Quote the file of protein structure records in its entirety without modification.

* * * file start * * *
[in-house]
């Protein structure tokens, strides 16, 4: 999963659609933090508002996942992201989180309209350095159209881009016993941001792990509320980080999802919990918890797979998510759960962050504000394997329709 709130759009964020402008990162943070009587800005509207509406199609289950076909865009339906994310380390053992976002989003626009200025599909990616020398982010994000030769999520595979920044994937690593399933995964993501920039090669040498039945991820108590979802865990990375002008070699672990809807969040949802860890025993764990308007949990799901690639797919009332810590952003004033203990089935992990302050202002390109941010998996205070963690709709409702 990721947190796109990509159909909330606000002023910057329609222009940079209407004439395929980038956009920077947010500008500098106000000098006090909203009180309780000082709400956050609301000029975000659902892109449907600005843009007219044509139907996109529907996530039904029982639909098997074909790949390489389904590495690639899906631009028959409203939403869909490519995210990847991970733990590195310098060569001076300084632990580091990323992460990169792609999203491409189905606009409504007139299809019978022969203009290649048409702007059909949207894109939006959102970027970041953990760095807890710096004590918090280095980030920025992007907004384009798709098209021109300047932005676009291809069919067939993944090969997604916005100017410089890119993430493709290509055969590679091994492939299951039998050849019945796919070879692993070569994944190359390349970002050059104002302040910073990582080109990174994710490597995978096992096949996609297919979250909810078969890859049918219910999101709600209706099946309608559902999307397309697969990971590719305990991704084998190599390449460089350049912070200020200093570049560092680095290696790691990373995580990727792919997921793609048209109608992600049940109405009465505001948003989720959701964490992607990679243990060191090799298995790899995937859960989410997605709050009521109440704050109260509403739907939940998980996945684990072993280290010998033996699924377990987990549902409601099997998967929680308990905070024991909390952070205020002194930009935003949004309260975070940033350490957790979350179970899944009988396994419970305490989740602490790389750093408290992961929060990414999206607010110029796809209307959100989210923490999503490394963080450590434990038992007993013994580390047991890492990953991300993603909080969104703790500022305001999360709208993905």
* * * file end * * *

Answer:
[in-house]
């Protein structure tokens, strides 16, 4: 999963659609933090508002996942992201989180309209350095159209881009016993941001792990509320980080999802919990918890797979998510759960962050504000394997329709 709130759009964020402008990162943070009587800005509207509406199609289950076909865009339906994310380390053992976002989003626009200025599909990616020398982010994000030769999520595979920044994937690593399933995964993501920039090669040498039945991820108590979802865990990375002008070699672990809807969040949802860890025993764990308007949990799901690639797919009332810590952003004033203990089935992990302050202002390109941010998996205070963690709709409702 990721947190796109990509159909909330606000002023910057329609222009940079209407004439395929980038956009920077947010500008500098106000000098006090909203009180309780000082709400956050609301000029975000659902892109449907600005843009007219044509139907996109529907996530039904029982639909098997074909790949390489389904590495690639899906631009028959409203939403869909490519995210990847991970733990590195310098060569001076300084632990580091990323992460990169792609999203491409189905606009409504007139299809019978022969203009290649048409702007059909949207894109939006959102970027970041953990760095807890710096004590918090280095980030920025992007907004384009798709098209021109300047932005676009291809069919067939993944090969997604916005100017410089890119993430493709290509055969590679091994492939299951039998050849019945796919070879692993070569994944190359390349970002050059104002302040910073990582080109990174994710490597995978096992096949996609297919979250909810078969890859049918219910999101709600209706099946309608559902999307397309697969990971590719305990991704084998190599390449460089350049912070200020200093570049560092680095290696790691990373995580990727792919997921793609048209109608992600049940109405009465505001948003989720959701964490992607990679243990060191090799298995790899995937859960989410997605709050009521109440704050109260509403739907939940998980996945684990072993280290010998033996699924377990987990549902409601099997998967929680308990905070024991909390952070205020002194930009935003949004309260975070940033350490957790979350179970899944009988396994419970305490989740602490790389750093408290992961929060990414999206607010110029796809209307959100989210923490999503490394963080450590434990038992007993013994580390047991890492990953991300993603909080969104703790500022305001999360709208993905």